Of the 841 bills filed by lawmakers as of 5 p.m. Jan. 26, more than 10 percent deal in some way with education-related issues. A total of 97 education bills have been filed in the two chambers. For a listing and status of all the bills filed so far in the First Regular Session of the 50th Legislature, see our bill summaries in Section B. Bill titles courtesy of Arizona Capitol Reports.Read More »
A federal judge has set a March deadline for filing of briefs that represent the next stage in a decades-old court fight over adequacy of the state's instruction of students learning the English language.Read More »
House minority leader David Schapira is pushing to add philosophy to a list of courses that qualify schools for grants under a program intended to make Arizona students more competitive.Read More »
With the state facing a $1.15 billion deficit next year, the “higher” in the phrase higher education almost certainly applies to tuition.Read More »
Tom Horne has moved one step closer to ending the Tucson Unified School District's Mexican-American Studies program by formally laying out his case that the program promotes racial division and portraying his nearly four-year crusade as a stand against segregation.Read More »
Proposition 302 is history and a loan is off the table, but First Things First and the Governor's Office are looking for "creative" solutions the agency can offer for the state's budget crunch.Read More »
Rep. John Kavanagh, who backed this year's ballot measure to sweep hundreds of millions of dollars from a childhood development agency, has a message for an education group that opposed the effort: You don’t kick a hornet’s nest without risking a sting.Read More »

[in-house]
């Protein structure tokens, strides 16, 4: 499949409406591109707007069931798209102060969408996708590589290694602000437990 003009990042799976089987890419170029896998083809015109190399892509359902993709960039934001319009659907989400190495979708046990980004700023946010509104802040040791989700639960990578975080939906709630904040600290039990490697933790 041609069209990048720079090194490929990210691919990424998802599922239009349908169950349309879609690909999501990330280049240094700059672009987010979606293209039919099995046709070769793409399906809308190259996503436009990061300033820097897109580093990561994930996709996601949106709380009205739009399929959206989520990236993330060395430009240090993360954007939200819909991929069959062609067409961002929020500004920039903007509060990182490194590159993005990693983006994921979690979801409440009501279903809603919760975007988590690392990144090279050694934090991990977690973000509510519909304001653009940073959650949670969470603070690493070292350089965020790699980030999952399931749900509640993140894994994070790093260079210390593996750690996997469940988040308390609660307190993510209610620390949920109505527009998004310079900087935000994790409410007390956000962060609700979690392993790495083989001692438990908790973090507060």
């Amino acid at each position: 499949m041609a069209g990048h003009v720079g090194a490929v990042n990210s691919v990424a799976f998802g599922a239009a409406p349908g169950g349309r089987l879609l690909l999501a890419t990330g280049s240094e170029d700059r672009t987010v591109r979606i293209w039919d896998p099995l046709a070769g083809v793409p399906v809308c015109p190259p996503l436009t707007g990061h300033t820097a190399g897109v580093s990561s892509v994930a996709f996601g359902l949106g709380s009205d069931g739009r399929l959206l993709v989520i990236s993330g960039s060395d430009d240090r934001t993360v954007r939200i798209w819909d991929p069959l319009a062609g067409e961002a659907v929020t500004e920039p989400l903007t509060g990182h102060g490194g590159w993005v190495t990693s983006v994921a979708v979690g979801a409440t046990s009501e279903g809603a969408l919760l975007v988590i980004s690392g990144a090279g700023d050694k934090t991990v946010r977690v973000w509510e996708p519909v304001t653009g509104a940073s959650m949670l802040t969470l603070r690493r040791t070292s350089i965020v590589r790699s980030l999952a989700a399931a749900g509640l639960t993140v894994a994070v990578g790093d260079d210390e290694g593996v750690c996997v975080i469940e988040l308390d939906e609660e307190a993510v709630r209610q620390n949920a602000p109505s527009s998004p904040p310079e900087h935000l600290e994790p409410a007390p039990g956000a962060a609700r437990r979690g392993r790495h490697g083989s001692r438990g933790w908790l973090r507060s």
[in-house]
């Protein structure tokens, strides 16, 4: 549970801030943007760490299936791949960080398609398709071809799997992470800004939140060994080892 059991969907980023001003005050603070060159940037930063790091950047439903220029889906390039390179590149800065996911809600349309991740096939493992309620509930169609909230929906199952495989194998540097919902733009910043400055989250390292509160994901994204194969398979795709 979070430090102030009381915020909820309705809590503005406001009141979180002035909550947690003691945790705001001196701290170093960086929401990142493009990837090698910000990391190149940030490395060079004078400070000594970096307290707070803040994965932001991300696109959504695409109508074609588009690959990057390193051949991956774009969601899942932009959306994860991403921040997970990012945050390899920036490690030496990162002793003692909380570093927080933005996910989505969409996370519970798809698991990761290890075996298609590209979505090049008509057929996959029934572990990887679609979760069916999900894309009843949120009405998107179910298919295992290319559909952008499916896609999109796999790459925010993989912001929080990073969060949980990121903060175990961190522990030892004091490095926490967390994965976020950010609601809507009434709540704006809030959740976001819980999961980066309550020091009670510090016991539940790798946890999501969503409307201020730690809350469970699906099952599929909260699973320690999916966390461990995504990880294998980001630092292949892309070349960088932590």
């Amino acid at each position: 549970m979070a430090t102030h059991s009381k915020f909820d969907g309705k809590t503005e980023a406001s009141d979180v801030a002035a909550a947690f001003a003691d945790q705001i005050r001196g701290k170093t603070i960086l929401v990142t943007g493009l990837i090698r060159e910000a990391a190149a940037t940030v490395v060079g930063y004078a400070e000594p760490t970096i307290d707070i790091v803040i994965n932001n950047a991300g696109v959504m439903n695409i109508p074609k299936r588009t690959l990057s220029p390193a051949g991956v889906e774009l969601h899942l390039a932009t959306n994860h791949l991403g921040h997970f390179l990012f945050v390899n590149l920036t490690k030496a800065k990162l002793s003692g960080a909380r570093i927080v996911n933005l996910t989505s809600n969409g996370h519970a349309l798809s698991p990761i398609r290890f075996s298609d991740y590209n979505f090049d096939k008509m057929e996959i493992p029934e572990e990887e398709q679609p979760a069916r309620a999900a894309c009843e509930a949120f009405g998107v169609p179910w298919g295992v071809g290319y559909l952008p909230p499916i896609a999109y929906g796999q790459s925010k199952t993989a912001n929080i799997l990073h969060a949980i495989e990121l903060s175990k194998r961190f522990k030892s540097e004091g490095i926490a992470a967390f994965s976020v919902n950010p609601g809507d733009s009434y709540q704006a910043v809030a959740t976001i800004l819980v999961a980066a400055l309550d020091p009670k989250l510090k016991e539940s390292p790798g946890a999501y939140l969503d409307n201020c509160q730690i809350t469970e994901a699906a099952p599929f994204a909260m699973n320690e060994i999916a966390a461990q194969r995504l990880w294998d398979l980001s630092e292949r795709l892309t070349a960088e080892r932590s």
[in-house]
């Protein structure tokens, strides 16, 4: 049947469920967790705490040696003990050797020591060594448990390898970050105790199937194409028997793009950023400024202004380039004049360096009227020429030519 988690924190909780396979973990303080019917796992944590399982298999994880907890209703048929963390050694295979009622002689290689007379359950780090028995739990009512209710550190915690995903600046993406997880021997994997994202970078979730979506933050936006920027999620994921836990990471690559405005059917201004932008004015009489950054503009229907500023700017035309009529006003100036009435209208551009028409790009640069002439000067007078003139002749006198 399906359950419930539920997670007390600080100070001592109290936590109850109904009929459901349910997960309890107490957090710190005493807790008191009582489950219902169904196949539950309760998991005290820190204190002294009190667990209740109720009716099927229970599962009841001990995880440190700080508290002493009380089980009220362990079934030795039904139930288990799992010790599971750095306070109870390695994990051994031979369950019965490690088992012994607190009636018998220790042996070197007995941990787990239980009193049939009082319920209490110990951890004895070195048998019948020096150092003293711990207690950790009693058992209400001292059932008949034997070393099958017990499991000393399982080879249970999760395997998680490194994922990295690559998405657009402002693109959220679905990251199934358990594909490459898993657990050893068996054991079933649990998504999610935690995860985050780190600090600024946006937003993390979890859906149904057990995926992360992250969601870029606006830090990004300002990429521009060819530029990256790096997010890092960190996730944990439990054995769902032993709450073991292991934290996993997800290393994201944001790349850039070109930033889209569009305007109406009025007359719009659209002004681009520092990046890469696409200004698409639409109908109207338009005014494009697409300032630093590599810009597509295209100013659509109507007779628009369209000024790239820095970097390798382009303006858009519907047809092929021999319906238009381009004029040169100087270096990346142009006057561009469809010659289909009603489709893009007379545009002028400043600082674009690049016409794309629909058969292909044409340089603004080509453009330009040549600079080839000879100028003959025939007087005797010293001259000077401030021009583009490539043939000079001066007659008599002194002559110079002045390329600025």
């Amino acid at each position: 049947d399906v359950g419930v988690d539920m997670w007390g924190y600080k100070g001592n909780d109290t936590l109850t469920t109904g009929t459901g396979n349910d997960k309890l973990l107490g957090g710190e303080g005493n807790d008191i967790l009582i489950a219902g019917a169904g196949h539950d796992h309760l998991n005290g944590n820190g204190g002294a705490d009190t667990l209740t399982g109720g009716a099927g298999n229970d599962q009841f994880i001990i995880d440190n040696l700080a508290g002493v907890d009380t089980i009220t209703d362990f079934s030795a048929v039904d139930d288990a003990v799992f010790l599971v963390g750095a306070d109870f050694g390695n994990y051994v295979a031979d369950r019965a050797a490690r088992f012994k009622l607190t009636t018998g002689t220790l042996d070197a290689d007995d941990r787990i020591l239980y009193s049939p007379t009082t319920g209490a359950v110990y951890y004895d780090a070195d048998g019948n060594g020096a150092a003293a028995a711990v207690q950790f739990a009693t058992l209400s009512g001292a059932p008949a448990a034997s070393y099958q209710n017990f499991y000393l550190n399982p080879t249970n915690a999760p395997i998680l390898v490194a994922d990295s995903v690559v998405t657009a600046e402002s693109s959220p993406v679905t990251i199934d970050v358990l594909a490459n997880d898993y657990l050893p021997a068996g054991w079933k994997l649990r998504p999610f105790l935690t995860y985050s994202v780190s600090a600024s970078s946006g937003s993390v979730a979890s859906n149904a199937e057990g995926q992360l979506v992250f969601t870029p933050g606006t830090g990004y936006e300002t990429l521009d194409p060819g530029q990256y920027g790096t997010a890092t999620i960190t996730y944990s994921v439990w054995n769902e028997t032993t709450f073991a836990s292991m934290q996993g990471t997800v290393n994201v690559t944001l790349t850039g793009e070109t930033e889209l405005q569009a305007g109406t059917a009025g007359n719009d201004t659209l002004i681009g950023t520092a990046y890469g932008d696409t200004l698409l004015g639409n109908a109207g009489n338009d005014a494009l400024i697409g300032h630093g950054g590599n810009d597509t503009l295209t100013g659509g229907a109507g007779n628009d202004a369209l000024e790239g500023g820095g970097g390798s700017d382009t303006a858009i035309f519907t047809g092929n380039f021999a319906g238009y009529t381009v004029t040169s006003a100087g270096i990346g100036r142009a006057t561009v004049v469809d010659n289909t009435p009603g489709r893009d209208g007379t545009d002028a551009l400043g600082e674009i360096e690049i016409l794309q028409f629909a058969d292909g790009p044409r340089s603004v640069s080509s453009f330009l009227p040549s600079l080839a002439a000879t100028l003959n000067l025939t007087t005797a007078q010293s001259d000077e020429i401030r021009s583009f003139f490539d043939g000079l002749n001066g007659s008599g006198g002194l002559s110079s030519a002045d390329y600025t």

Some say innovation could be a possible silver lining for Arizona schools as they brace for possible new state budget cuts.Read More »
The musk of democracy in full swing hangs in the air over the Hayden Lawn at Arizona State University as Ron Paul supporters gather to hear the Texas representative speak. Roughly 200 people – smaller than his last speech at ...Read More »
The décor of Curtis Acosta’s classroom and some of the core principles that he is teaching in his Latino Literature class at Tucson High Magnet School represent the impact points in the upcoming clash between state education officials and the Tucson Unified School District over the curriculum used in the district’s Mexican-American Studies program.
At any point after the law takes effect Jan. 1, Arizona school officials may decide that the Tucson Unified School District is not complying with HB2281, a law passed by the Arizona Legislature this year that puts restrictions on ethnic studies courses, such as those offered as part of the Mexican-American Studies program in Tucson.